This shows a simplified BSA Workflow. So far I have mostly blogged about the BSA Designer that will read and write a project repository – or more exact an xml file. The content of this file is used by BSA Compiler to generate Errors or Target Source Code. Source Code is generated towards a target SDK that is a pre-made library for the selected target. These can be used by 3rd party compilers to generate executable images.
Errors are feeded back to BSA Designer so that the user can correct them. BSA Compiler will allow you to design and make errors, but it will not create source code unless errors are fixed and the repository support executable accuracy. The rationale behind this is that larger systems needs to be drafted before it is worth adding all details, so the designer will never stop you, but the compiler will. I am considering a JIT style compiler so that errors can be listed as you design, but I will look into that.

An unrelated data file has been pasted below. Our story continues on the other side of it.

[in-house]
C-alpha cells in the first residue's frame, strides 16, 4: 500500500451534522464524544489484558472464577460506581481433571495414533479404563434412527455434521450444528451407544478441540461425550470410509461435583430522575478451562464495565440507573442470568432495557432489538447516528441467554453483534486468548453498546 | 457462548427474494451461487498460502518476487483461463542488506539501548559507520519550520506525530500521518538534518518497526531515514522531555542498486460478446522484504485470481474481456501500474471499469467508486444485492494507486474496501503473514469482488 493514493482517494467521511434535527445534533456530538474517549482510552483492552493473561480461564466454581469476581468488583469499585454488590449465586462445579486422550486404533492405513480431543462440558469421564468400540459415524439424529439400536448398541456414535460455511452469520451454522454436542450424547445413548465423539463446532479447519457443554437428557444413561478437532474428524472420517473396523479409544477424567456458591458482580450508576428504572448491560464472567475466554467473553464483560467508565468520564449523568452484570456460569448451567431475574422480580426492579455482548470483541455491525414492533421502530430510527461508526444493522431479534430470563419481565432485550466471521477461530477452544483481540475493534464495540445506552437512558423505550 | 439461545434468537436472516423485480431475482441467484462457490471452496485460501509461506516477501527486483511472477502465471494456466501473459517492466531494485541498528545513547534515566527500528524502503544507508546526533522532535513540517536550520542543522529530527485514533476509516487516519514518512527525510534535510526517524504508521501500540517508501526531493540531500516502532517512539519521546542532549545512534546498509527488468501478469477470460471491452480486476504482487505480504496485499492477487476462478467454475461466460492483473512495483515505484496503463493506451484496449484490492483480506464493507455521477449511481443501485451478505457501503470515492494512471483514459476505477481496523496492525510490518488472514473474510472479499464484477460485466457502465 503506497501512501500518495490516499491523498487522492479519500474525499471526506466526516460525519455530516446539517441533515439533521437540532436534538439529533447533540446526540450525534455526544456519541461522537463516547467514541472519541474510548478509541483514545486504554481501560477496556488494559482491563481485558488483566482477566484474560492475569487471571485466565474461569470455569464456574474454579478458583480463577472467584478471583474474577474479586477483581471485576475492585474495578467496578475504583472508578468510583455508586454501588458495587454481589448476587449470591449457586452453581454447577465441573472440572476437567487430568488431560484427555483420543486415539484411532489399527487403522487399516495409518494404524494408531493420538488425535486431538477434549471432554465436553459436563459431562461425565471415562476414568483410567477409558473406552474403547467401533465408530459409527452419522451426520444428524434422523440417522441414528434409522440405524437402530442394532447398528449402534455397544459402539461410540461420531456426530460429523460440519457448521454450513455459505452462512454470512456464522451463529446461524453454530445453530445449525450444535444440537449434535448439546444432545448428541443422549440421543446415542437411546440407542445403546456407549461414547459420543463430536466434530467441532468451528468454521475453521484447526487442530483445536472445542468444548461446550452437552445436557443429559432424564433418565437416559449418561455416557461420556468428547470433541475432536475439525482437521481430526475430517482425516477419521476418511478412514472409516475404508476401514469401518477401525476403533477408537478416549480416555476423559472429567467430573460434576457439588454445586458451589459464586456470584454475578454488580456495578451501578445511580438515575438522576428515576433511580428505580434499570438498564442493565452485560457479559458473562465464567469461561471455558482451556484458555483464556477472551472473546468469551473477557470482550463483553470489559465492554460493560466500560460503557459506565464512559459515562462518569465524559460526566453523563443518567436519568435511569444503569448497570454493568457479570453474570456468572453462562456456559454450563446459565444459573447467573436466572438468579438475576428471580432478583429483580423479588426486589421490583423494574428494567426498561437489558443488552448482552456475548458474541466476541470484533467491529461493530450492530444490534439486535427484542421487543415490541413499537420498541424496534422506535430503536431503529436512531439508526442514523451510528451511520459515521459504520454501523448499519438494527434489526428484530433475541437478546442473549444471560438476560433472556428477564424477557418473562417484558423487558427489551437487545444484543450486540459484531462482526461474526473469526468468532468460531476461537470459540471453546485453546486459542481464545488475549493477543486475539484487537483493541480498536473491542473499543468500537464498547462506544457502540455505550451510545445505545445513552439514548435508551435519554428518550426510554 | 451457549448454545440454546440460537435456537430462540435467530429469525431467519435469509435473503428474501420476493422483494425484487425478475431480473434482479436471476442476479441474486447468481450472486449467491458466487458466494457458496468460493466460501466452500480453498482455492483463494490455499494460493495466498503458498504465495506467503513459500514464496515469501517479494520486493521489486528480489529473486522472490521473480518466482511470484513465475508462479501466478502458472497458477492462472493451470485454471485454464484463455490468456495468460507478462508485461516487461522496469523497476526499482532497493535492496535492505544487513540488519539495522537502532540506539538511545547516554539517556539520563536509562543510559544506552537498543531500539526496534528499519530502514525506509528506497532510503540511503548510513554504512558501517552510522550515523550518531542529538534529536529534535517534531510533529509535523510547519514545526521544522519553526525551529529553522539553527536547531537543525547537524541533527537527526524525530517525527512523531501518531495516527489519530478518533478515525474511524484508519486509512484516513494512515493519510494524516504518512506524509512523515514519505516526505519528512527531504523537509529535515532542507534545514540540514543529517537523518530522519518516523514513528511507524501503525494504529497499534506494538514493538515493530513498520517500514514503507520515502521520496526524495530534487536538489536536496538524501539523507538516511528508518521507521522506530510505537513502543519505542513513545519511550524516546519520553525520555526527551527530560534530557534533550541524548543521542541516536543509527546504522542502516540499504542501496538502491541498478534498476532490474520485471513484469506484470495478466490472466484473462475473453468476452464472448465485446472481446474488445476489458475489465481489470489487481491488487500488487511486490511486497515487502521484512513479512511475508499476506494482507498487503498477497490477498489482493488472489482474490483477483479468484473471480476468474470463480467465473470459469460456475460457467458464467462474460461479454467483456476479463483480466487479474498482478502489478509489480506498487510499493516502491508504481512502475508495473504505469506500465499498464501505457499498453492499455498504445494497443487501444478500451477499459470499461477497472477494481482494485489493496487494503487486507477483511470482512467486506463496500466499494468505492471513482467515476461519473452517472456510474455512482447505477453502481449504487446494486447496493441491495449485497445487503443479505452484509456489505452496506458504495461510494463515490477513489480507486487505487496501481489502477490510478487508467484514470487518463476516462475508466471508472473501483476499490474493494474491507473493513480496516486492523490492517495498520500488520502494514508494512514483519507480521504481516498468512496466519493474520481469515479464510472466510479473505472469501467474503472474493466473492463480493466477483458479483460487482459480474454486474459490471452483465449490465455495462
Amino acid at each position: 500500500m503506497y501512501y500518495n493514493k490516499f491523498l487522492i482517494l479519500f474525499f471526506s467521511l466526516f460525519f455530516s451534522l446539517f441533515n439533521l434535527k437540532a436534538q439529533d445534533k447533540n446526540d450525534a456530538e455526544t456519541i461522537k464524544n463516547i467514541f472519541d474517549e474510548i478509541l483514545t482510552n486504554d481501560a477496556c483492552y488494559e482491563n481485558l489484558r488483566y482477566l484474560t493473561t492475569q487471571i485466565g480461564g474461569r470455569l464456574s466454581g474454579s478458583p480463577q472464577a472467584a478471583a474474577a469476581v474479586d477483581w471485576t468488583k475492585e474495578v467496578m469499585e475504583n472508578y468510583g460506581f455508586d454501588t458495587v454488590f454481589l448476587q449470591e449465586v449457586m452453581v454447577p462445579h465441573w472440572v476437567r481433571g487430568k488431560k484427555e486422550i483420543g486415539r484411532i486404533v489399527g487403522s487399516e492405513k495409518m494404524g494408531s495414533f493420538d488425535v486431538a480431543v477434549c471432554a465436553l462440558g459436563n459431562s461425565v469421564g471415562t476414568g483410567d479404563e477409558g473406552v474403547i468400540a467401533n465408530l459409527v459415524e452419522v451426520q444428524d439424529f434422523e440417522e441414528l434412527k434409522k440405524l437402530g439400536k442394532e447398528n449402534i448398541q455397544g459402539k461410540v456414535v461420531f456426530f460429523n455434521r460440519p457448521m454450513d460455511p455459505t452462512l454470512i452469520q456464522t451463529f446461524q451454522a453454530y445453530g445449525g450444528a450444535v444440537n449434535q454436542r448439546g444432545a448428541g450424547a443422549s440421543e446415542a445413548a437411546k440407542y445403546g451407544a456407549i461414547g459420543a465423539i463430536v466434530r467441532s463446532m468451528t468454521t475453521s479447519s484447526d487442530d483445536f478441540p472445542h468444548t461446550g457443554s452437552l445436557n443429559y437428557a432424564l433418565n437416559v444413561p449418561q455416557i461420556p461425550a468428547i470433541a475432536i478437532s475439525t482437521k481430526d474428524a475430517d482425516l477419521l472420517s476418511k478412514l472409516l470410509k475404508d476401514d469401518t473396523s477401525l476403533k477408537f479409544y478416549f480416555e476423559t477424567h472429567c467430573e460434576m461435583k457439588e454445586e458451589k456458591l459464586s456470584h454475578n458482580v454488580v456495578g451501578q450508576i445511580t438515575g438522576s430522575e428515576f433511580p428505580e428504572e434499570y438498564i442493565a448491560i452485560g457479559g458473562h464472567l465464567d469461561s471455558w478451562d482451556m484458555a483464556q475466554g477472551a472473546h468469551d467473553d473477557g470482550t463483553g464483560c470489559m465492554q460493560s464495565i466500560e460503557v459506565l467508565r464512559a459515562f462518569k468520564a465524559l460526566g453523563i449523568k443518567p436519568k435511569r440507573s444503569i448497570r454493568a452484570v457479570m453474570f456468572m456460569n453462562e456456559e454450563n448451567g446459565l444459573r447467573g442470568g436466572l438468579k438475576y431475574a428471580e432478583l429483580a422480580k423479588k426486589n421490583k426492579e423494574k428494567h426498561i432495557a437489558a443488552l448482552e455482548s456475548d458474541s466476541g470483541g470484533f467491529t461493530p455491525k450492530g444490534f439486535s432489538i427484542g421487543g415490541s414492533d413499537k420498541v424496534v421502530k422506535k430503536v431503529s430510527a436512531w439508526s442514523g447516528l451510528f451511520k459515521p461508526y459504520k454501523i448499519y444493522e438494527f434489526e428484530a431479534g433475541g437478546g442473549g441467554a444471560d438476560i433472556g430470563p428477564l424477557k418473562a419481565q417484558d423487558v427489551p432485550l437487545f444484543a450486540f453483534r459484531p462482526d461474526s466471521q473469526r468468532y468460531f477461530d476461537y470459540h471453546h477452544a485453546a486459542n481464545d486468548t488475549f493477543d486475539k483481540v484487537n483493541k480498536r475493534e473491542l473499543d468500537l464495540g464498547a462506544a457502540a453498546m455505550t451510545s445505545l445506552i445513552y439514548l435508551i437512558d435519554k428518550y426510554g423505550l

BSA Debugger connect directly to the executable using easyIPC and receive feedback as the application executes. This will allow us to monitor or run single step execution on multiple modules simultaneously. Keep in mind that a BSA System might be multiple executables running on Windows, Linux, embedded platforms etc.
I have plenty of loose ends in the Designer (Work todo), but Compiler and SDK are on the table next. I need to get started on these because the design/implementation will drive the last part of the designer – speciall properties.
Some time ago I planned to focus on HMI as first out. That has not changed, but HMI dragged a lot of other stuff with it. My first target is Windows C#/WPF for natural reasons since that is what I use for BSA itself. My 2nd and 3rd target will be STM32 and Qt/QML. I already have half-made SDK in QML. Part of the SDK’s are the gauges I curently work on.
BSA is generic in nature allowing you to make whatever system you like, but I will focus a lot on real-time, distributed systems and advanced HMI.